In 1975, British-born travel agent Chris Pook convinced (with help from racing legend and SoCal boy Dan Gurney) the city of Long Beach, California, to allow some of its streets to be closed off to allow a Formula 5000 race to be contested. Another Englishman, Brian Redman, won that first race, beginning a rich racing tradition that would become one of the crown jewel races of every series of which it was a part (Formula 1, CART, Champ Car, IRL and now IndyCar) and beginning a dramatic renaissance for the port town south of Los Angeles, helping transform its downtown from an super-sketchy seaside ghetto to a hip, vibrant metropolis filled with luxury apartment towers and happening nightlife spots.
Danica Patrick definitely won’t be known as an online gambling favorite to win the Nationwide title in NASCAR, but she was definitely making up ground through the first four races of the season. However, the IndyCar season is starting, which means Patrick has to fulfill her obligations to Andretti Autosport, which means she won’t be back in NASCAR until June.
Patrick is ninth in the Nationwide Standings (no full-time Sprint Cup drivers are allowed to receive points), and she didn’t finish lower than 17th through the first three races, including a fourth-place run at Las Vegas, the best finish for a woman in any of NASCAR’s three national series. The 33rd-place run at Bristol, when she was involved in a wreck with Ryan Truex, shouldn’t take anything away from her great start as better and more experienced drivers have gotten bit by the half-mile bullring that is Bristol. Patrick is more comfortable in a stock car than she ever has been, but now she won’t race in the Nationwide Series until June at Chicagoland, and you have to wonder how good she would be if Patrick picked a series.
Well over 95% of motorsports history has been made by men. This is hardly surprising, given the temperamental nature of the machines, the immense physical demands needed to wrestle a car around a track on six-inch wide bias-ply tires and no downforce (or, in some rectum-dilating cases, lift), and the overall high probability of severe disfigurement or death. Not the most welcoming environment for men or women.
Eventually, though, racing became a tamer, more sanitized sport. Concurrently, attitudes about gender and the role(s) of women changed, paving the way for pioneers like Louise Smith, Pat Moss, Denise McCluggage, Shirley Muldowney, Janet Guthrie and Michele Mouton to shatter the glass ceilings that hovered over motorsports. Today it seems more women than ever are donning helmets and dropping the hammer, however – men being men – we tend to fixate on how they look more than how they drive. (We’re sorry; please direct all anger and venom at Darwin.) What else would compel us to compile the following list?
Traffik Highway Fashion in partnership with IndyCar is pleased to introduce the largest auto lifestyle event tour ever created. Featuring the latest trends in cars, music, dance, fashion, and street art, it is set to combine all aspects of the urban lifestyle under one roof.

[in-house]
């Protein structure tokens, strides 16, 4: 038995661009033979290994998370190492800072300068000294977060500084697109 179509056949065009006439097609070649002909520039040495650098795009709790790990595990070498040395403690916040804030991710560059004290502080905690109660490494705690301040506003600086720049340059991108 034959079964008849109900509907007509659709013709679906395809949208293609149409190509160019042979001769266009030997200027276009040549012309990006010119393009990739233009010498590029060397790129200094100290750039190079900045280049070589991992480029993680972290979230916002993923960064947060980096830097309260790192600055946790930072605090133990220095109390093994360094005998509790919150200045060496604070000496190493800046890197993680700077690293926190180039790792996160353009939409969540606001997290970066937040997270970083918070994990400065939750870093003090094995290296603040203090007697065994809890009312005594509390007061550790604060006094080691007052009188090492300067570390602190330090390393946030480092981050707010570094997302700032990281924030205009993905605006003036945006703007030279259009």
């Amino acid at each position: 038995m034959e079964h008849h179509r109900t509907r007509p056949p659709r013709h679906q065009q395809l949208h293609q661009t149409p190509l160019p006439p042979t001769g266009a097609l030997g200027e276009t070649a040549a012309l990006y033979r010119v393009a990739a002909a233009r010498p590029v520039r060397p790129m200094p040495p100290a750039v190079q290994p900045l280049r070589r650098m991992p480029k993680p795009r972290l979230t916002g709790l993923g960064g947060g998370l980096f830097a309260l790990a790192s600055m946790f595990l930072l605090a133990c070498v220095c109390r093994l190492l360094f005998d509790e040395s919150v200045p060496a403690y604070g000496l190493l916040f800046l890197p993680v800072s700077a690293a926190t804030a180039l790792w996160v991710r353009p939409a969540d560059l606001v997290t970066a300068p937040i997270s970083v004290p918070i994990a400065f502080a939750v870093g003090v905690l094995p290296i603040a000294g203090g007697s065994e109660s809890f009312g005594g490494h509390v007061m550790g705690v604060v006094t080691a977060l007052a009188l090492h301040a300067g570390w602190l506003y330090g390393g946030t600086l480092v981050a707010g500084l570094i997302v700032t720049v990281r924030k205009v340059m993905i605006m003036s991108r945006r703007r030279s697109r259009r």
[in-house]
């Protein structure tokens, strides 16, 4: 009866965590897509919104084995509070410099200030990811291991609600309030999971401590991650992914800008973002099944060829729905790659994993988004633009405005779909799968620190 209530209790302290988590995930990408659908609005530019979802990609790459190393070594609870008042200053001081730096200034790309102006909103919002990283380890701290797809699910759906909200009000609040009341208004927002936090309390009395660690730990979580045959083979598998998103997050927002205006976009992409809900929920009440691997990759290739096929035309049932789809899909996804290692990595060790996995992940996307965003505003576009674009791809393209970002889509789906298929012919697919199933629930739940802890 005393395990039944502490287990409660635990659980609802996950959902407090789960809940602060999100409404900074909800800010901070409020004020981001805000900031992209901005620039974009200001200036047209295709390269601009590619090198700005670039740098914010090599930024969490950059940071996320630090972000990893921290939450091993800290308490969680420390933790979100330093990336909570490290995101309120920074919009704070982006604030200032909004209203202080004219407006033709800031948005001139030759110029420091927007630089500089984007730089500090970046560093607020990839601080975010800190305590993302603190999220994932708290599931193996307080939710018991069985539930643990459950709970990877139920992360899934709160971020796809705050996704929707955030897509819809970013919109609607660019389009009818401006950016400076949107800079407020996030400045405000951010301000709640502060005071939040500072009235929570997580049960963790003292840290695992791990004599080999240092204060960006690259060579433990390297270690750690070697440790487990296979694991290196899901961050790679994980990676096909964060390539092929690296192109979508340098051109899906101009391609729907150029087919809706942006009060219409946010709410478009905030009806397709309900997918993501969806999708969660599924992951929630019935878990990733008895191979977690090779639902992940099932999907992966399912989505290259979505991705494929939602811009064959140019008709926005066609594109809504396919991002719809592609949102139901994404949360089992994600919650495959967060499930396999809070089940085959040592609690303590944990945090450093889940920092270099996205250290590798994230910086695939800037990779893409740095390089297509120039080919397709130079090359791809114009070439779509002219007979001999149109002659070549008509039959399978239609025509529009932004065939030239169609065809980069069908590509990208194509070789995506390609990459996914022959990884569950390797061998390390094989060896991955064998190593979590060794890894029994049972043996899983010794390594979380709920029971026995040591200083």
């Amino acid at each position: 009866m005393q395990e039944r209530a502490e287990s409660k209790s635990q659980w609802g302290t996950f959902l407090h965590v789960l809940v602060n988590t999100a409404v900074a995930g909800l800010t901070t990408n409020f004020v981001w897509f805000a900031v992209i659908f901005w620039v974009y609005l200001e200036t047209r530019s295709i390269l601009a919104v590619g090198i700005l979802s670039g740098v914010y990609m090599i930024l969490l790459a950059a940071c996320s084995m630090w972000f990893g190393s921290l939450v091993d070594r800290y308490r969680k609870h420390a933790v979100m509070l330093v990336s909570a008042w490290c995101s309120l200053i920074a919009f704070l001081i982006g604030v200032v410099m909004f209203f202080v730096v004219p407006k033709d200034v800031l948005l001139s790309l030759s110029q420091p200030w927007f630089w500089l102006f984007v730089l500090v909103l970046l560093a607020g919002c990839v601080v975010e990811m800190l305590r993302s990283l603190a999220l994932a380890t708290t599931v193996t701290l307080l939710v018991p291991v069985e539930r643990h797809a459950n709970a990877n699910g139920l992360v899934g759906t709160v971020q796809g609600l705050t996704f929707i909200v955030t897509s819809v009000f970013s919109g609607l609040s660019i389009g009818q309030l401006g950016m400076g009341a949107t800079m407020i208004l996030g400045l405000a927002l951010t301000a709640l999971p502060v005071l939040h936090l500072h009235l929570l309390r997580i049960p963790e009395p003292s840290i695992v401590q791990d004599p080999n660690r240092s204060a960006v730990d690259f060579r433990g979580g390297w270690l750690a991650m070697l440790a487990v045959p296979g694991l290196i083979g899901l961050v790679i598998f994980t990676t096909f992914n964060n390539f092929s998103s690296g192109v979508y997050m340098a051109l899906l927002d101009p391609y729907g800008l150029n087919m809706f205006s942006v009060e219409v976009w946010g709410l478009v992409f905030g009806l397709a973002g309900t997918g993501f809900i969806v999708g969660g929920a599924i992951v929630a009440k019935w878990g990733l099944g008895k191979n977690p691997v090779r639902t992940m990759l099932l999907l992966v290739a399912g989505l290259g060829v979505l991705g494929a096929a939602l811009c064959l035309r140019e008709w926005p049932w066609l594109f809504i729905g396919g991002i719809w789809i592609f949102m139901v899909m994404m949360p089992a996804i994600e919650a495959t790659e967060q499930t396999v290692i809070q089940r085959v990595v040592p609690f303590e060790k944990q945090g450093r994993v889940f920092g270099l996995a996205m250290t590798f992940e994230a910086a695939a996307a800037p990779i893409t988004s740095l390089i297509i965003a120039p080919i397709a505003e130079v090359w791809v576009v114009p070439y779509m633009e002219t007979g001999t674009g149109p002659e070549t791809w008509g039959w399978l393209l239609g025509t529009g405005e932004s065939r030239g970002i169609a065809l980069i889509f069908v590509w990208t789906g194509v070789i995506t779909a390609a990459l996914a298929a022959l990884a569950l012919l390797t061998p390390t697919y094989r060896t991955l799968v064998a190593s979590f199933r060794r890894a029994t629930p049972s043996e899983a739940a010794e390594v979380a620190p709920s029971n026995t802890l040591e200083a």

Traffik Tour will include over 400 cars in more than 60 classes, with over $10,000 in awards and prize money for each event. Winners from each Traffik Tour event are presented a GOLD TICKET that will allow them to compete at the TRAFFIK WORLD FINALS in Las Vegas in September, where car owners will compete for the largest cash and award payout in auto show history. In addition, the new property will feature up to ten virtual car shows online-It’s the E-Traffik Jam Car Show, where owners will upload entry car pictures to compete for a chance to win their own GOLDEN TICKET to Las Vegas to compete alongside each tour stop winner for historical cash prizes.
One of the best things about motorsport venues are the race queens that work these events, causing guys everywhere to snap their necks and gawk. From the pits to the podium, the 2010 Toyota Grand Prix of Long Beach showcased a seemingly endless supply of talent.
Lovely ladies from Tecate and Patron were everywhere, from major thoroughfares to nooks and crannies around the course. And not to be outdone, many racing teams also brought their own promo models as well.
The 36th annual Long Beach Grand Prix took place during a hot and sunny weekend with record crowds. On April 17th and 18th, six racing series held competitions on a 1.97 mile course that looped through the streets of Long Beach. These included the Toyota Pro/Celebrity Race, Tequila Patron American Le Mans series, Team Drifting Challenge, Firestone Indy Lights and SCCA Pro World Challenge Championship. Tecate, one of the premier sponsors, even held concerts on Friday and Saturday night.
In addition, a massive Lifestyle Expo was held, showcasing tons of automotive related products and services along with fun family activities like a BMW bike stunt demonstration. A continuing trend was the proliferation of green and eco-friendly motoring with Toyota leading the charge as they showcased their “Green-Power Prix-View” with alternative energy cars. Below is a brief recap of the three major races of the weekend - ALMS, World Challenge and IndyCar.